Major Czech record label Supraphon changes hands

The oldest Czech record label Supraphon has a new owner. The music publishing company, part of the Bonton entertainment group, was sold last week to Czech industry tycoon Miloš Petana. The new owner also acquired the publisher’s extensive archives containing more than 100,000 recordings made throughout the 20th century.

Supraphon Music, the oldest running record label in the Czech Republic, changed hands last week after up-and-coming entertainment tycoon Miloš Petana offered the highest bid for one of the most valuable firms in the Bonton media group. Financial details were not disclosed but the estimated price ranged between 100 and 250 million crowns, or 5.5 and 14 million US dollars. I asked Supraphon’s managing director Jana Gondová if there were going to be any changes to the company under the new owner.

“I hope so, but not that there need to be any. I think that just like every new owner he will want to put his own stamp on the company. But I’d like to say that it’s a change in ownership, not a change in management. So if somebody bought it and the management is staying, that means that they have confidence in the management to continue to do the job the way they will want it to be done.”

The company, with the Czech lion holding a lyre on the label, first appeared in 1946 following the nationalization of the Czech recording industry. Originally created as an export label for Czech music, it soon became the major music recording company in the country. After the fall of communism, it was acquired by the newly established Bonton entertainment group where it remained until October 1, when it changed hands once again.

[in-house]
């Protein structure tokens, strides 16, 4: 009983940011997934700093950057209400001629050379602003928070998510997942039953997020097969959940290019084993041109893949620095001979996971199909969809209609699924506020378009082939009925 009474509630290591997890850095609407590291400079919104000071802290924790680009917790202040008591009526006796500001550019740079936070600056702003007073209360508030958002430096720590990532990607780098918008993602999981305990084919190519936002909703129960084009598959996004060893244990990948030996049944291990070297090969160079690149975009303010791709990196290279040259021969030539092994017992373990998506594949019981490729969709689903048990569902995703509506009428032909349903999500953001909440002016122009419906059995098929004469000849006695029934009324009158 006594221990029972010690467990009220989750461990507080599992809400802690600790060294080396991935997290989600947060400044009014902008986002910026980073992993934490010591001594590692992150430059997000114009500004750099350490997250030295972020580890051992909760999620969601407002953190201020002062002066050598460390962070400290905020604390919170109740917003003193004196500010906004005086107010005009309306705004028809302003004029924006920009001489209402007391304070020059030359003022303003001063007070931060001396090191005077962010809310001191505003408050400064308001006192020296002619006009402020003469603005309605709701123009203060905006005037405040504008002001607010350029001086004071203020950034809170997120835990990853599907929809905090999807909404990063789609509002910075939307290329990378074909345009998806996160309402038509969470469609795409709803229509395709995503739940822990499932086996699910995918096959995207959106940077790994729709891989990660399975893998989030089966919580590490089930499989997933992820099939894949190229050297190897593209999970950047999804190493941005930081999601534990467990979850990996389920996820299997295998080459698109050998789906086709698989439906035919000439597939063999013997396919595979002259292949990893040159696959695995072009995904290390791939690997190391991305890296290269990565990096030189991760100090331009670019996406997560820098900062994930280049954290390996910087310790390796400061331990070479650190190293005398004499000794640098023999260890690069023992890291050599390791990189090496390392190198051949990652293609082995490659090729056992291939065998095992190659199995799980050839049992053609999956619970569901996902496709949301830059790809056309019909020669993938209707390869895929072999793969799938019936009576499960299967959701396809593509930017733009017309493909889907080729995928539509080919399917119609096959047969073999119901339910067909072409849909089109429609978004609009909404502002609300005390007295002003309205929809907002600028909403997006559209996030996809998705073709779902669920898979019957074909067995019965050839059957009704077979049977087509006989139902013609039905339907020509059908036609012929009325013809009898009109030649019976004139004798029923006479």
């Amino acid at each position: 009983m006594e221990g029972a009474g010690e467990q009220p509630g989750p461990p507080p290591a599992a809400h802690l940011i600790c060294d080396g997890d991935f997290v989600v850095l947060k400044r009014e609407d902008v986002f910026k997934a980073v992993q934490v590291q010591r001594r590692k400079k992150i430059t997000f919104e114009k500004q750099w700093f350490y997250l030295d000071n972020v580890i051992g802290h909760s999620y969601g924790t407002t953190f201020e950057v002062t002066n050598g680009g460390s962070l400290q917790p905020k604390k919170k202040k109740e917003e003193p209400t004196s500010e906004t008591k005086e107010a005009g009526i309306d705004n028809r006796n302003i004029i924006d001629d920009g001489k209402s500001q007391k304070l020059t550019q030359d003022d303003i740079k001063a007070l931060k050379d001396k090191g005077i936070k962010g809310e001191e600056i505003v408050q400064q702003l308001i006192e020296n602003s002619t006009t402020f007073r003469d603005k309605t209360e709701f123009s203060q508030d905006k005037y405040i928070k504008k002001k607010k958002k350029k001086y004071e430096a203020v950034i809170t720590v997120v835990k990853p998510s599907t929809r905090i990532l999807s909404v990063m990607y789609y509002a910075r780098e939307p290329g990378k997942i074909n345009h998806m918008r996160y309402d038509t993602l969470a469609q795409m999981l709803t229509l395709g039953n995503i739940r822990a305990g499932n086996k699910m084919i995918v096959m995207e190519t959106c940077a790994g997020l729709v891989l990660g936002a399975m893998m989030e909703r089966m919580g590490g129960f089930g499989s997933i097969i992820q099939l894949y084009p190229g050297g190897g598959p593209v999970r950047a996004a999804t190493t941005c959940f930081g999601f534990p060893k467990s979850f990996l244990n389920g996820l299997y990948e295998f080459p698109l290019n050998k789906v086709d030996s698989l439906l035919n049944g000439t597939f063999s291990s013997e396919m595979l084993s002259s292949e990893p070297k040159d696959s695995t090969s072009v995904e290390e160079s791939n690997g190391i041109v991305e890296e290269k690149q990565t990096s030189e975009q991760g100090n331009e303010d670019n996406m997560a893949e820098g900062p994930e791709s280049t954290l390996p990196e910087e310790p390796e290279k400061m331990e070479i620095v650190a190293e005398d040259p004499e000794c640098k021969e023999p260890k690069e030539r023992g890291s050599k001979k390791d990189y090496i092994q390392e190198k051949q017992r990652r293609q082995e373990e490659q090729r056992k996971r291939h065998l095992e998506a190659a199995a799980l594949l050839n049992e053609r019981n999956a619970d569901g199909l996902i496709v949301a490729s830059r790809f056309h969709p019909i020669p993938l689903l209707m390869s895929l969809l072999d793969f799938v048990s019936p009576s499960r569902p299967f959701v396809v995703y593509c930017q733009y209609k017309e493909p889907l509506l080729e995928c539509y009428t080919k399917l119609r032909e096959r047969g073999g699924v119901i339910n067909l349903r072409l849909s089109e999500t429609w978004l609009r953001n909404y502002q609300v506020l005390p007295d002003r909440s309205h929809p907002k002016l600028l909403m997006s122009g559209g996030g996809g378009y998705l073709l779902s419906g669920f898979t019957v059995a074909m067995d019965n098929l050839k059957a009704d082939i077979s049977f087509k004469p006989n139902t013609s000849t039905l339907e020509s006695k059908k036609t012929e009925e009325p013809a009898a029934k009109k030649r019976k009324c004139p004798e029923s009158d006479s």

“Supraphon owns upwards of 90 percent of music that was created in this country. It goes back to the 1920s and the companies Esta and Ultraphon. They were merged into a state enterprise following the advent of communism. So obviously, the wealth of recording is unimaginable. It ranges from classical to jazz, pop, everything. It’s incredible richness that we represent here.”

Supraphon practically stopped recording and releasing new music in the early 1990s, and focused on converting their excellent archives for new media. The company’s archives contain around 100,000 recordings, out of which 33,000 are recordings of classical music. Music critic Vladimír Vlasák says Suprahon enjoyed a monopoly during much of the communist era.

“Especially classical music by some great line-ups of the Czech Philharmonic, all these great orchestras recorded with Supraphon and created some unique records. On the other hand, it’s true that the label could finance such big orchestras. Such recordings are very expensive, and it was then possible to record some complicated symphony works.”

As the new owner of Supraphon is not planning any major changes, the company will probably keep re-releasing music, classical and pop, that they recorded in the past. So what is the biggest hit on the Supraphone label?

“I think that as far as classical music is concerned, the composition ‘My Country’ will remain the most popular composition of all times. It doesn’t really matter how many versions were released, it always sells well, and the best-selling version of that is with Rafael Kubelík, recorded in 1990, the first year after the fall of the wall.”